COVID Surge Raises Fresh Concerns

COVID Surge Raises Fresh Concerns

The FLiRT variants are offshoots of JN.1, which was the dominant variant in the U.S. this past winter. 

This family of variants appears to be very contagious, thanks to mutations in the spike protein that may improve the virus’s ability to bind to human cells. “When we look at their molecular profile, some of those mutations potentially could allow the [virus] to escape from previous immunity,” Hopkins explained.

According to Dr. Nikhil Bhayani, an assistant professor in the department of internal medicine at the Burnett School of Medicine at Texas Christian University, one variant in particular is gaining steam right now: KP.3. It’s currently responsible for roughly 25% of cases.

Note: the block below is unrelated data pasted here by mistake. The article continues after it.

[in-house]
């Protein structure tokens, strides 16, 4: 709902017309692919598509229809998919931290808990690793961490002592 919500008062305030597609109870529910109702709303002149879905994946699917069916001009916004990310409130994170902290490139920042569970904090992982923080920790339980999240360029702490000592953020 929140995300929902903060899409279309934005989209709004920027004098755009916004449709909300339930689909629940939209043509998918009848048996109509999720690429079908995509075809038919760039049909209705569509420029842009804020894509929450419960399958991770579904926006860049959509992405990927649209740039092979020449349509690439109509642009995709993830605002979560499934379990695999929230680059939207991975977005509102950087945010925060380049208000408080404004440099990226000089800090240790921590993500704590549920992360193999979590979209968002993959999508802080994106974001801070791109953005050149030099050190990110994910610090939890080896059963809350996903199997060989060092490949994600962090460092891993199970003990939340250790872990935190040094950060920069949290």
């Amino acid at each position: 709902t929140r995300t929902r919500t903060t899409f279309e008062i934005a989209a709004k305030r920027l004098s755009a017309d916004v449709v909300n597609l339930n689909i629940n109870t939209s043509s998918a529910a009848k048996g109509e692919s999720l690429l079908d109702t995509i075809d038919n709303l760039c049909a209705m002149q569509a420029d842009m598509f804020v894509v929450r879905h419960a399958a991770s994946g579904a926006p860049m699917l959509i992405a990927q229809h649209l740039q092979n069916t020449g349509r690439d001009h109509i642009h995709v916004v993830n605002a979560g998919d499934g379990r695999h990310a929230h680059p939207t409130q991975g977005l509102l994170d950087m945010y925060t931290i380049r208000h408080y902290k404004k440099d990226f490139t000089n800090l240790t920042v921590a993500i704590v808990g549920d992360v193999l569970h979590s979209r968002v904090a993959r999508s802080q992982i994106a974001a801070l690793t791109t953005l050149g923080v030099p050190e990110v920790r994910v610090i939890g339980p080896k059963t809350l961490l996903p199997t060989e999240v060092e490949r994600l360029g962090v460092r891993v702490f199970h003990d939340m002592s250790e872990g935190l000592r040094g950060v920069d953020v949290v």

Two other variants in the FLiRT family, KP.2 and KP.1.1, make up 22.5% and 7.5% of infections, respectively. Research from Japan found that KP.2, the dominant variant this past spring, was more transmissible than its predecessors and potentially better at outsmarting our vaccines. 

Fortunately, it doesn’t seem like the illness will be any different with the FLiRT variants, according to Hopkins. He suspects they’ll trigger the typical COVID symptoms: Fever, cough, congestion, sore throat, body aches and, though less common these days, loss of taste and smell.

The increase in cases also doesn’t appear to be causing an uptick in hospitalizations. “There’s no evidence they’re more severe than what we’ve been dealing with,” Hopkins said. 

What concerns experts about this wave of infections?

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